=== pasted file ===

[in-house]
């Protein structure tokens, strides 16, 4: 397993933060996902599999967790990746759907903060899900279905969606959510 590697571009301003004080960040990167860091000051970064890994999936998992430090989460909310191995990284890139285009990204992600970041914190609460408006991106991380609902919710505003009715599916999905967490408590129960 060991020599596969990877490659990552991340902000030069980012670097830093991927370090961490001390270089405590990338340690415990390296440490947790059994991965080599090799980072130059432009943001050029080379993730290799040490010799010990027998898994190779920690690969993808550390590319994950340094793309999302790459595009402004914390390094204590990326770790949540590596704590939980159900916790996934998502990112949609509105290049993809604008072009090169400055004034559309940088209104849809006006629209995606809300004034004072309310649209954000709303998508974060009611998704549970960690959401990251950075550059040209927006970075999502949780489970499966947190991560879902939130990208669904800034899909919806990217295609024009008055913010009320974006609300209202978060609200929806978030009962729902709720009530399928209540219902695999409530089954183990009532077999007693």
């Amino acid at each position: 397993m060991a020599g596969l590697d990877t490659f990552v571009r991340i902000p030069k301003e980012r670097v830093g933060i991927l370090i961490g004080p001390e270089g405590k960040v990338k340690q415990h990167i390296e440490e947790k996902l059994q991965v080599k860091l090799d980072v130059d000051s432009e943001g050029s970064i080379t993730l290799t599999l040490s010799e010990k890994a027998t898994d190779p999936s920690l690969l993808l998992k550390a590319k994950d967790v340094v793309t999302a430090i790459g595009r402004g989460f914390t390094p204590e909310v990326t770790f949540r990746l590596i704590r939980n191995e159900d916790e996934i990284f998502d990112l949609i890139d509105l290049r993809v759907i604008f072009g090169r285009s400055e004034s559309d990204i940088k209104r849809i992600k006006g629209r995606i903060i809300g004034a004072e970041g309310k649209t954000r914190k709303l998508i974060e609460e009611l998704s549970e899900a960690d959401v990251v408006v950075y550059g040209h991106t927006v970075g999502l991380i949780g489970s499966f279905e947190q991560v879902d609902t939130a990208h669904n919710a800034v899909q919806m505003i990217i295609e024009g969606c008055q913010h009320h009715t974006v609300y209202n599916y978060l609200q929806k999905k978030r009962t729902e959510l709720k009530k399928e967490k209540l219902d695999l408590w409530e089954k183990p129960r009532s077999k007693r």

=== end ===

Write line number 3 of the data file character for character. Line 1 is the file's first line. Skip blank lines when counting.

């Amino acid at each position: 397993m060991a020599g596969l590697d990877t490659f990552v571009r991340i902000p030069k301003e980012r670097v830093g933060i991927l370090i961490g004080p001390e270089g405590k960040v990338k340690q415990h990167i390296e440490e947790k996902l059994q991965v080599k860091l090799d980072v130059d000051s432009e943001g050029s970064i080379t993730l290799t599999l040490s010799e010990k890994a027998t898994d190779p999936s920690l690969l993808l998992k550390a590319k994950d967790v340094v793309t999302a430090i790459g595009r402004g989460f914390t390094p204590e909310v990326t770790f949540r990746l590596i704590r939980n191995e159900d916790e996934i990284f998502d990112l949609i890139d509105l290049r993809v759907i604008f072009g090169r285009s400055e004034s559309d990204i940088k209104r849809i992600k006006g629209r995606i903060i809300g004034a004072e970041g309310k649209t954000r914190k709303l998508i974060e609460e009611l998704s549970e899900a960690d959401v990251v408006v950075y550059g040209h991106t927006v970075g999502l991380i949780g489970s499966f279905e947190q991560v879902d609902t939130a990208h669904n919710a800034v899909q919806m505003i990217i295609e024009g969606c008055q913010h009320h009715t974006v609300y209202n599916y978060l609200q929806k999905k978030r009962t729902e959510l709720k009530k399928e967490k209540l219902d695999l408590w409530e089954k183990p129960r009532s077999k007693r």